The government will be led by Mullah Mohammad Hassan Akhund, one of the movement's founders.

The interior minister will be a feared FBI-wanted leader of the Haqqani militant group.

The Taliban seized control of most of the country more than three weeks ago, ousting the previous elected leadership.

The announcement of the acting cabinet is a key step in the formation of a Taliban government.

"We know the people of our country have been waiting for a new government," Zabihullah Mujahid said, adding that the group had answered the people's needs.

Sarajuddin Haqqani, the new acting interior minister, is head of the militant group known as the Haqqani network who are affiliated with the Taliban and have been behind some of the deadliest attacks in the country's two-decade-long war.

Unlike the wider Taliban, the Haqqani network has been designated a foreign terrorist organisation by the US.

Other appointments include Mullah Yaqoob as acting defence minister, Amir Khan Muttaqi as acting foreign minister, and Taliban co-founder Mullah Abdul Ghani Baradar and Mullah Abdul Salam Hanafi as two deputies.

Asked why no women were appointed, Ahmadullah Wasiq told the BBC's Secunder Kermani that the cabinet had not been finalised yet.

This breaking news story is being updated and more details will be published shortly. Please refresh the page for the fullest version.

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G7 set to pledge 1 billion vaccine doses

The Group of Seven nations are set to commit at least 1 billion coronavirus vaccine shots to nations struggling to contain the virus.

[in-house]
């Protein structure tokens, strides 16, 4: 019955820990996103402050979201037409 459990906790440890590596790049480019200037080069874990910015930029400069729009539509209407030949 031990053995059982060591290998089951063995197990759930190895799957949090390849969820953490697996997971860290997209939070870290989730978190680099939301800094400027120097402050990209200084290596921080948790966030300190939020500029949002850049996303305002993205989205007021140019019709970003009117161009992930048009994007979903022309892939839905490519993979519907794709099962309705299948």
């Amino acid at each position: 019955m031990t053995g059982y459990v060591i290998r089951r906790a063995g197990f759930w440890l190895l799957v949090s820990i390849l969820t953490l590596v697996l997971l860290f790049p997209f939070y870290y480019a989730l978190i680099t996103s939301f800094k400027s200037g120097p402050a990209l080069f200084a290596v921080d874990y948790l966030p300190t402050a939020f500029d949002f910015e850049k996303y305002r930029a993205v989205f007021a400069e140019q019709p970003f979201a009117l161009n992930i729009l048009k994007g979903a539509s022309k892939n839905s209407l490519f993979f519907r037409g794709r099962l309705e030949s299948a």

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Explosion outside Kabul airport, casualties unclear - reports

There has been an explosion outside the Kabul airport, the Pentagon press secretary said on Thursday, adding that it was unclear whether there were casualties amid the large evacuation effort in Afghanistan’s capital.

U.S. President Joe Biden has been briefed on the explosion, according to a White House official. Biden was in a meeting with security officials about the situation in Afghanistan, where the United States is in the final steps of ending its 20-year war, when the explosion was first reported, according to a person familiar with the matter.

The United States has been racing to airlift its citizens and some Afghan citizens from Kabul before its military is set to fully withdraw from Afghanistan on Aug. 31.

The explosion came hours after British Armed Forces Minister James Heappey said there was “very credible” intelligence that militants were planning an attack on people gathering at the airport, foreign media reported.

Western nations had warned of a possible attack on Kabul’s airport in the waning days of the massive evacuation efforts.

Several countries urged people to avoid the airport, where an official said there was a threat of a suicide bombing. But just days — or even hours for some nations — before the evacuation effort ends, few appeared to heed the call.

Over the last week, the airport has been the scene of some of the most searing images of the chaotic end of America’s longest war and the Taliban’s takeover, as flight after flight took off carrying those who fear a return to the militants’ brutal rule.